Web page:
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Middletown Life

Illuminating their chosen pathways

Apr 09, 2021 12:00PM ● By Tricia Hoadley
By Ken Mammarella
Contributing Writer

Appoquinmink School District’s capstone portfolio is a graduation requirement and a commitment.

It includes work in all four years of high school and demonstrates growth in students’ chosen pathways. The district’s two high schools offer 25 pathways, in eight conceptual schools that focus on academics, trades and the civic good.

The portfolio is capped by an immersive project. “Students will identify a problem that is related to their pathway and then spend 50 hours researching the problem and possible solutions, working with industry partners to direct their research and their solution,” according to a district guide.

Here are six of this year’s most interesting capstone projects. They include work on increasing the efficiency of solar panels, uniting STEM students across America, planning a fine-dining restaurant, making a no-spill measuring device, providing loans for individuals doing home improvement projects and using artificial intelligence to watch animals.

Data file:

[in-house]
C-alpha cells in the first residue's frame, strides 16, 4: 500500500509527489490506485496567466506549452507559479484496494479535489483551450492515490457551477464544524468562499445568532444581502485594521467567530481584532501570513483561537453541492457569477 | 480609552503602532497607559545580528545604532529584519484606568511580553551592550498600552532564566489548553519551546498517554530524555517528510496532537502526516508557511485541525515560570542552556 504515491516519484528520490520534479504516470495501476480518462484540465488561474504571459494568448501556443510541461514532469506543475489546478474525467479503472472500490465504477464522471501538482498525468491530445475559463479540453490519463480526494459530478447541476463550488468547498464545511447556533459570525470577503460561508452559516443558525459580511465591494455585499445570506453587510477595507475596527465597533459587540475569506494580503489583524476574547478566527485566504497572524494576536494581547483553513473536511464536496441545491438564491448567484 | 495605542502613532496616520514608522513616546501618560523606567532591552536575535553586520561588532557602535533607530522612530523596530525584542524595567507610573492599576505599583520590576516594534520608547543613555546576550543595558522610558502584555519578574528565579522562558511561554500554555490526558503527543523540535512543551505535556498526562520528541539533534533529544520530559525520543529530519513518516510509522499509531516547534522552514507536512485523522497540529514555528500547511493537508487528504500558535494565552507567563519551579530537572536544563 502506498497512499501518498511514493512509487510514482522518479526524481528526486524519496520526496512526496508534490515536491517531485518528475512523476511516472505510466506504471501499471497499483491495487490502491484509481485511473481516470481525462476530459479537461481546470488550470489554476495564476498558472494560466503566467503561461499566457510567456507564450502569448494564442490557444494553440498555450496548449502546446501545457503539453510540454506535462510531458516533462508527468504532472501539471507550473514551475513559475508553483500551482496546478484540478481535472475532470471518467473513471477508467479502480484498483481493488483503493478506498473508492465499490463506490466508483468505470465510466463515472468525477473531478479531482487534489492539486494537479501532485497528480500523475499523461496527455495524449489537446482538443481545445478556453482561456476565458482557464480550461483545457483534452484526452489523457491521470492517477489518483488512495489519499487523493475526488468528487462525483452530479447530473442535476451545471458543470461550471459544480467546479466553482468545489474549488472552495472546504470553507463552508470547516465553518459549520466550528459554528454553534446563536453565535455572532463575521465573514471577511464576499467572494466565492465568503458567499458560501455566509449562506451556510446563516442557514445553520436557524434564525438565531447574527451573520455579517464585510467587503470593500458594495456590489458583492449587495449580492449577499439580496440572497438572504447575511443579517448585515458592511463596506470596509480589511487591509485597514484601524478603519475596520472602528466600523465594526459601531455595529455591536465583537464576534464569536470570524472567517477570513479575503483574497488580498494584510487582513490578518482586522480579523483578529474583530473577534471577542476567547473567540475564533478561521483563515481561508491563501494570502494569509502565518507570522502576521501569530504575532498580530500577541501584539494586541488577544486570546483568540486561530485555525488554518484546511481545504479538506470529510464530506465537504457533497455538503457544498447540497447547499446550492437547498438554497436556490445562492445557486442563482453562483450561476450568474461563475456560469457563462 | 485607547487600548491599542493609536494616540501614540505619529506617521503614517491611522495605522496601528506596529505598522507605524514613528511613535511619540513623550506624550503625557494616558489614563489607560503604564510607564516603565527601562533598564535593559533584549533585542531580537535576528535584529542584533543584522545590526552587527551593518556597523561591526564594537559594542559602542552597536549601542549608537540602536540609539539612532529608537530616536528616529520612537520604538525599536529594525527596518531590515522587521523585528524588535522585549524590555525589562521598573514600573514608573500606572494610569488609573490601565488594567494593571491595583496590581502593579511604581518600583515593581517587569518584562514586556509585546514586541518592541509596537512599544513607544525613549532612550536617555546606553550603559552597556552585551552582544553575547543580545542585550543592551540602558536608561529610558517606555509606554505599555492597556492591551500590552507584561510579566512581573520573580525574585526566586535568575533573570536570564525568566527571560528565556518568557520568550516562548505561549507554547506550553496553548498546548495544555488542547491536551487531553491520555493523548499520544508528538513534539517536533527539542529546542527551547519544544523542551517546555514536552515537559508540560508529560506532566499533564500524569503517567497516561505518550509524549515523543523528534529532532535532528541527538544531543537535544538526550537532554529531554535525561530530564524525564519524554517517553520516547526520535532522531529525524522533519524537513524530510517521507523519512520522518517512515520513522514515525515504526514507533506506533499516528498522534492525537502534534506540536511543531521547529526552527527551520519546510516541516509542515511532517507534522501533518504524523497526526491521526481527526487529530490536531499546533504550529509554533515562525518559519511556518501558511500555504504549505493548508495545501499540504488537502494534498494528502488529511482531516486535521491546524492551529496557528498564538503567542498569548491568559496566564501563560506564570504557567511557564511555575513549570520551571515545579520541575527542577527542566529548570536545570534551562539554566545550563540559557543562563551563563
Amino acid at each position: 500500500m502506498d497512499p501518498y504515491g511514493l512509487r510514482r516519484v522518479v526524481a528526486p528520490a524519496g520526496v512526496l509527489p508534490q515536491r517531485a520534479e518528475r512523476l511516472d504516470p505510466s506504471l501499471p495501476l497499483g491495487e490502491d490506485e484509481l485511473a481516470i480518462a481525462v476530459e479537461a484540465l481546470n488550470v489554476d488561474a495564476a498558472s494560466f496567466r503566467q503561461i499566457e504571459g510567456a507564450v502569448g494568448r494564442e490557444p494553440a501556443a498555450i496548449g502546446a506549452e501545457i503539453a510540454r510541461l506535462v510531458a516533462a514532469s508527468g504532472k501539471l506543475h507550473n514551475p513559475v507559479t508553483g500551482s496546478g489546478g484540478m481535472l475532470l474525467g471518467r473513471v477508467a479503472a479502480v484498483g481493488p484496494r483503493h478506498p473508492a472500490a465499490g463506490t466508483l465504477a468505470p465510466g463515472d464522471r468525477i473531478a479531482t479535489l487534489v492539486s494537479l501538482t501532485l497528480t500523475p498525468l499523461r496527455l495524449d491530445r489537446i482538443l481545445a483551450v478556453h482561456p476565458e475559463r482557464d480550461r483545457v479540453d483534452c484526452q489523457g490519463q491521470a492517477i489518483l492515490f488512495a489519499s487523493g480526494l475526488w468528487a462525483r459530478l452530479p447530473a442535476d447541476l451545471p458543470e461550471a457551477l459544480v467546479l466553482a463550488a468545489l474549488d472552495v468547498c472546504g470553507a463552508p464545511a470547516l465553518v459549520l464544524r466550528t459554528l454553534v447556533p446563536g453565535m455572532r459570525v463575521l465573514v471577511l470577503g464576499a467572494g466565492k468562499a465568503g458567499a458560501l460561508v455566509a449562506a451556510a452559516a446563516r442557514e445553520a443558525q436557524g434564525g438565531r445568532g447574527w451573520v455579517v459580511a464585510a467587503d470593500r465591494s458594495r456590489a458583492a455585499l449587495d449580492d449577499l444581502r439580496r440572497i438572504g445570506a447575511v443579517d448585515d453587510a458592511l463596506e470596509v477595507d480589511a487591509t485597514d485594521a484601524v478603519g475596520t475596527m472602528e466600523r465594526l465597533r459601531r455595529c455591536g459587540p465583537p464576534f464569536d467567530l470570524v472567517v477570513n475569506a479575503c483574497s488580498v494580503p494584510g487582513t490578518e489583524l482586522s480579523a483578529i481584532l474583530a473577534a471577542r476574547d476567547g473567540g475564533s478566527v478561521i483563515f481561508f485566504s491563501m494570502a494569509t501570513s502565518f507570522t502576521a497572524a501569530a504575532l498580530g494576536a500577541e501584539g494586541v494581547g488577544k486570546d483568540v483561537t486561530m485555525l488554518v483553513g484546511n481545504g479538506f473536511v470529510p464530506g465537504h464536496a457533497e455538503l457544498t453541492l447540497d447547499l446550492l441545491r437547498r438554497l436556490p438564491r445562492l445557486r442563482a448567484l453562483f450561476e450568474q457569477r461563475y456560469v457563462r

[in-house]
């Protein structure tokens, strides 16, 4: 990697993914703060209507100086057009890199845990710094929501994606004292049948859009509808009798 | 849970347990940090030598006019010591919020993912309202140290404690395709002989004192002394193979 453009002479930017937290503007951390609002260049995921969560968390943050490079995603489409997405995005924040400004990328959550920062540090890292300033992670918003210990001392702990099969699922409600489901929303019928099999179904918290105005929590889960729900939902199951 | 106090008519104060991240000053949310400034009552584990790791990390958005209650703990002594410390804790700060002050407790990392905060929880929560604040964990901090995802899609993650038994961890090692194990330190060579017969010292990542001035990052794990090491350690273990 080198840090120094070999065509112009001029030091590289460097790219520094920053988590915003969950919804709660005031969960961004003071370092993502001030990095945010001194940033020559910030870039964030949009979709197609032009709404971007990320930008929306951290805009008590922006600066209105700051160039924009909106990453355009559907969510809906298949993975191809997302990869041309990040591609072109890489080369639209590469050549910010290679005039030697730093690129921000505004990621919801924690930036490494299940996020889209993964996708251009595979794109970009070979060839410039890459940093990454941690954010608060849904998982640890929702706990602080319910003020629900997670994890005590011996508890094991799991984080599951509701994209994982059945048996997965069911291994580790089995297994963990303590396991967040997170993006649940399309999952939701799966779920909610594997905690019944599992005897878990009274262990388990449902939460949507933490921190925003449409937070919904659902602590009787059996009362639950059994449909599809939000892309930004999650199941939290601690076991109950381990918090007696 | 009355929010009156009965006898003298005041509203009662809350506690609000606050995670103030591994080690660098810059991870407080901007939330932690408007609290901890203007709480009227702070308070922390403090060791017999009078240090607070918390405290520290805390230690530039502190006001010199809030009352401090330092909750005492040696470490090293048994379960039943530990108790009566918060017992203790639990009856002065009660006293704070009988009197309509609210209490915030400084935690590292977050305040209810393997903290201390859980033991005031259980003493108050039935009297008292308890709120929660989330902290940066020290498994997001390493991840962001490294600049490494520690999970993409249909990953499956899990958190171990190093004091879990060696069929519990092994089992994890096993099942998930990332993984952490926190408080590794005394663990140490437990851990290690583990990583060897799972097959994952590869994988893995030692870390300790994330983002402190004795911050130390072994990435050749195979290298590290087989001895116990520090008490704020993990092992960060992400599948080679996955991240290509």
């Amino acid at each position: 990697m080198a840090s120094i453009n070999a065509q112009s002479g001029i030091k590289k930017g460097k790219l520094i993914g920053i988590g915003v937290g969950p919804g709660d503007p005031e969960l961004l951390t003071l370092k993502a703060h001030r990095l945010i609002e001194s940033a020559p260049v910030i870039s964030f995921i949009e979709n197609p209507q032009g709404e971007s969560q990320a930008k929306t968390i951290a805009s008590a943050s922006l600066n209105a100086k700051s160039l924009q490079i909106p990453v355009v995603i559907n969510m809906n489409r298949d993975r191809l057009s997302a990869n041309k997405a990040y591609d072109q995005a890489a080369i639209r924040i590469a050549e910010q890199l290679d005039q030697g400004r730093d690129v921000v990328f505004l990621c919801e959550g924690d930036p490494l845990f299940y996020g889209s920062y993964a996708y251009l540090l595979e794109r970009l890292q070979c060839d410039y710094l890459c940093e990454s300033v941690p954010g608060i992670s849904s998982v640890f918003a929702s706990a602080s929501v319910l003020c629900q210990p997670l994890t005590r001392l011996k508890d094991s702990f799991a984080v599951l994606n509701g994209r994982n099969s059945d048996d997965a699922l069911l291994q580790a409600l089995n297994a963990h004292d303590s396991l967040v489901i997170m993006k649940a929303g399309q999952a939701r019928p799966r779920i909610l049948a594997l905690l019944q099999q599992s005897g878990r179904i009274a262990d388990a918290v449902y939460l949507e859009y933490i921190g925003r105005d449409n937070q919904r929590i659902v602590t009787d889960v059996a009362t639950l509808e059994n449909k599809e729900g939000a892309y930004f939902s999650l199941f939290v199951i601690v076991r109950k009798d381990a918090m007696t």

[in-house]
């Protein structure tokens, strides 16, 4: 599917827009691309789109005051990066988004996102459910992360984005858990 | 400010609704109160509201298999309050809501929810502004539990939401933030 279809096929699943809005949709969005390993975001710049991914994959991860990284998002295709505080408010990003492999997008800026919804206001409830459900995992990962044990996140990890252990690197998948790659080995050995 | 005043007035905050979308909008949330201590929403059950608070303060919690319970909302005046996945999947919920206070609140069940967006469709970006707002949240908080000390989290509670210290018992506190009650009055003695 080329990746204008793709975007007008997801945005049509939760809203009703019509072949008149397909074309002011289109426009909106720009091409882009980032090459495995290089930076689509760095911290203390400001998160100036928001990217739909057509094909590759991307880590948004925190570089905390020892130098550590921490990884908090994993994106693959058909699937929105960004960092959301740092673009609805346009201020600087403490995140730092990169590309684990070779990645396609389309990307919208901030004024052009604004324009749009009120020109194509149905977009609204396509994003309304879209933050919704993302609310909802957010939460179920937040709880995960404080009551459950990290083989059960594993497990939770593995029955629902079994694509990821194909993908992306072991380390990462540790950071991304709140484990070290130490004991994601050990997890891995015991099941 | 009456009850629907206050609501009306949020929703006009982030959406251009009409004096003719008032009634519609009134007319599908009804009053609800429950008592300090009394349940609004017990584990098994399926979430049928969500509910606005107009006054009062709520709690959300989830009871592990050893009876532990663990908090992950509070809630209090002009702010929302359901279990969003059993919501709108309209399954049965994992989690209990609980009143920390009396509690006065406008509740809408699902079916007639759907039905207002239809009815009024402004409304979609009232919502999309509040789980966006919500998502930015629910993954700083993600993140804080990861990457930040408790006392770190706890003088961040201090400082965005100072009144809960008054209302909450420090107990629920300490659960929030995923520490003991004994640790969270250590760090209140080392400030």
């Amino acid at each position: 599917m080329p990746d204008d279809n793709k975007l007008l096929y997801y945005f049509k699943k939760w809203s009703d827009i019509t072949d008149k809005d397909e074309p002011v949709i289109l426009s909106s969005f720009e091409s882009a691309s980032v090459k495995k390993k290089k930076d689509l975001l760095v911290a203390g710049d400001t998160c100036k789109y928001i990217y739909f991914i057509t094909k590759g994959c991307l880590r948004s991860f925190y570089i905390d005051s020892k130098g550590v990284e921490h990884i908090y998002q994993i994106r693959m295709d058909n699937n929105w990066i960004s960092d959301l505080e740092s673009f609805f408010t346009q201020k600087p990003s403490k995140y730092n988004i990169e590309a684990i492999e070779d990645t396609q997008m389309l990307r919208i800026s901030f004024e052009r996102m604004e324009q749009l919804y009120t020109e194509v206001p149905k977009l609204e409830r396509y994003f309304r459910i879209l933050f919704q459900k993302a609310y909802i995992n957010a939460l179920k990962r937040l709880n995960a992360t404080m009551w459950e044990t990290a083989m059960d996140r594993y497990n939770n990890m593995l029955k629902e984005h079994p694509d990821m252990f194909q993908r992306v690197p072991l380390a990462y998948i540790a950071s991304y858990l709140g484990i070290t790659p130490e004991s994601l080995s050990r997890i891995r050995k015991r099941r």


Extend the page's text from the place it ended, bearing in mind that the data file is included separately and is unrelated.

A clever solution to the mess of measuring

Appoquinimink High seniors Kylie Taylor and Megan Tarr wanted their senior project to be “a solution to something we overlook as just an inconvenience,” Tarr said.

The inconvenience: the inaccuracy, mess and time lost in cleaning while using measuring cups.

The solution: The three-part Cuppl, which you dip into a container of, say, flour. One part has holes to measure 1, ½, ¼ and ⅛ teaspoon. A base slides on the bottom, and when you slide on the top, it levels the quantity you need. What’s in the closed Cuppl can be cleanly transferred to the mixing bowl. When done, the pieces can be separated and washed.

The Cuppl’s name is a vestige of their earlier idea, focused on cup-size measuring.

Taylor and Tarr have been friends since preschool. Taylor is a home baker, and Tarr has gotten much more into cooking and baking during the pandemic.

But they didn’t use just their perspective. They researched previous solutions. Tarr surveyed dozens of high school and college students on what they wanted in a measuring device (such as appearance, size, self-leveling capability, variety of measurements, anti-spilling quality and the ability to see what’s inside). Taylor talked to Janine Crawford, her boss at Pop in Artisan Pops in Middletown. They were helped by their mentor, Adam Binkley, of TA Instruments.